Berenice II of Egypt
|Queen of Egypt|
|Born||c. 267 – 266 BC|
|Consort||Ptolemy III Euergetes|
|Father||Magas of Cyrene|
In about 249 BC, she was married to Demetrius the Fair, a Macedonian prince, soon after her father died. However after coming to Cyrene he became the lover of her mother Apama. In a dramatic event, she had him killed in Apama's bedroom, but Apama lived on afterwards. She had no children with Demetrius.
Berenice is said to have participated in the Nemean Games (between 245 and 241 BC) and to have competed in Olympic games at some unknown date.
Soon after her husband's death (221 BC) she was murdered at the instigation of her son Ptolemy IV, with whom she was probably associated in the government.
Nevertheless, a decree “issued delineating the cult for the newly deified queen Berenike II…specified that men and women singers were to sing all day in front of the statue of Berenike.”
During her husband's absence on an expedition to Syria, she dedicated her hair to Aphrodite for his safe return, and placed it in the temple of the goddess at Zephyrium. The hair having by some unknown means disappeared, Conon of Samos explained the phenomenon in courtly phrase, by saying that it had been carried to the heavens and placed among the stars. This story is parodied in Alexander Pope's The Rape of the Lock. The name Coma Berenices or Berenice's hair, applied to a constellation, commemorates this incident. Callimachus celebrated the transformation in a poem, of which only a few lines remain, but there is a fine translation of it by Catullus.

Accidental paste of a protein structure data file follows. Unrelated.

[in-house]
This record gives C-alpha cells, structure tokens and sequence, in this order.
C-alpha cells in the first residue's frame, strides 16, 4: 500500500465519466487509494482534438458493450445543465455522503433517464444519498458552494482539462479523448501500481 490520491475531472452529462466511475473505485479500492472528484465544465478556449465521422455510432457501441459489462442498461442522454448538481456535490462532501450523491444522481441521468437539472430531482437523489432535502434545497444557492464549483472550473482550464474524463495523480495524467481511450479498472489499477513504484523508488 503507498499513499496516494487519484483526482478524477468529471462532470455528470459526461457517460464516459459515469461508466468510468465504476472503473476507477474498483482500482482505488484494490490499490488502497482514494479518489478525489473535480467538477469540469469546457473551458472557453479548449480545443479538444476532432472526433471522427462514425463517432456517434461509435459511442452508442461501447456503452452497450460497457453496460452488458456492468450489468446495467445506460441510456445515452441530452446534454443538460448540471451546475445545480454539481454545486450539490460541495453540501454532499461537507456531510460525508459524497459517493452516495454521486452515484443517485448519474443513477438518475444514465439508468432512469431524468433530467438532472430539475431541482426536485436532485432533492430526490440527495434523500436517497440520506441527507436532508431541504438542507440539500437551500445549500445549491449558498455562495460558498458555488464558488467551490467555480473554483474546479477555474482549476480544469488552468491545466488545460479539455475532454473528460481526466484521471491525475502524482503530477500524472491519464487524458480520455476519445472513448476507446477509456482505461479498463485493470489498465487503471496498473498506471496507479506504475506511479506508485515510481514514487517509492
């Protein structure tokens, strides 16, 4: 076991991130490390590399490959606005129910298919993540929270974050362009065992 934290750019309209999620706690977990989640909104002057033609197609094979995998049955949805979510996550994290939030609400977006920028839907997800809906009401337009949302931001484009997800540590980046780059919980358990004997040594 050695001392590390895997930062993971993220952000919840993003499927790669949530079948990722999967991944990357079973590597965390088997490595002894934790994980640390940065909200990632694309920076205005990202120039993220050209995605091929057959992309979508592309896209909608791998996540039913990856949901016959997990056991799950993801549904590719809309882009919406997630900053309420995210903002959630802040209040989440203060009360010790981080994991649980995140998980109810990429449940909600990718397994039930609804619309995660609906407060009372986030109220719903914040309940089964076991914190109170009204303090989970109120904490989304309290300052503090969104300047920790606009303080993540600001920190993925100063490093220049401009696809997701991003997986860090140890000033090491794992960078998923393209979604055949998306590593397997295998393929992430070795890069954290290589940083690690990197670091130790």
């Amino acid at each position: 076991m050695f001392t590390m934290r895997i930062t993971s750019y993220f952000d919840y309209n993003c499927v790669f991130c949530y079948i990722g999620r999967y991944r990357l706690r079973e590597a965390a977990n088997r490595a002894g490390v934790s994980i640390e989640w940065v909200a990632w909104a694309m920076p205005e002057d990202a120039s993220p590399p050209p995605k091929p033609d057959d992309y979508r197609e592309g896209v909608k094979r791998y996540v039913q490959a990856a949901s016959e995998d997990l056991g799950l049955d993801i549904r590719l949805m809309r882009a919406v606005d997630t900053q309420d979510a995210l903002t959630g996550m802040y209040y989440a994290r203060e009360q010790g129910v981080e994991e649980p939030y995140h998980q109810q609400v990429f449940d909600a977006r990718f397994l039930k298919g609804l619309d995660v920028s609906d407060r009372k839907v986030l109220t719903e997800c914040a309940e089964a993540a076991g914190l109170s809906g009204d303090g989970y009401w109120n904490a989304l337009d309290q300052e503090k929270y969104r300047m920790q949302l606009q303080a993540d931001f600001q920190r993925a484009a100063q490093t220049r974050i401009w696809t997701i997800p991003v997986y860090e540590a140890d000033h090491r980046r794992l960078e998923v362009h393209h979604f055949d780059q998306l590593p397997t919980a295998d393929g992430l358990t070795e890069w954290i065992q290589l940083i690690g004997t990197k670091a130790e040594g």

- Berenice II by Chris Bennett[dead link]
- Dodson, Aidan and Hilton, Dyan. The Complete Royal Families of Ancient Egypt. Thames & Hudson. 2004. ISBN 0-500-05128-3
- One or more of the preceding sentences incorporates text from a publication now in the public domain: Chisholm, Hugh, ed. (1911). "Berenice". Encyclopædia Britannica 3 (11th ed.). Cambridge University Press. p. 769.
- See Elisabeth Meier Tetlow, Women, crime, and punishment in ancient law and society, Volume 2 (New York: Continuum International Publishing Group, 2005), 212.
- Use of tree Oils. "Varnish and Berenice." Retrieved on September 02, 2010
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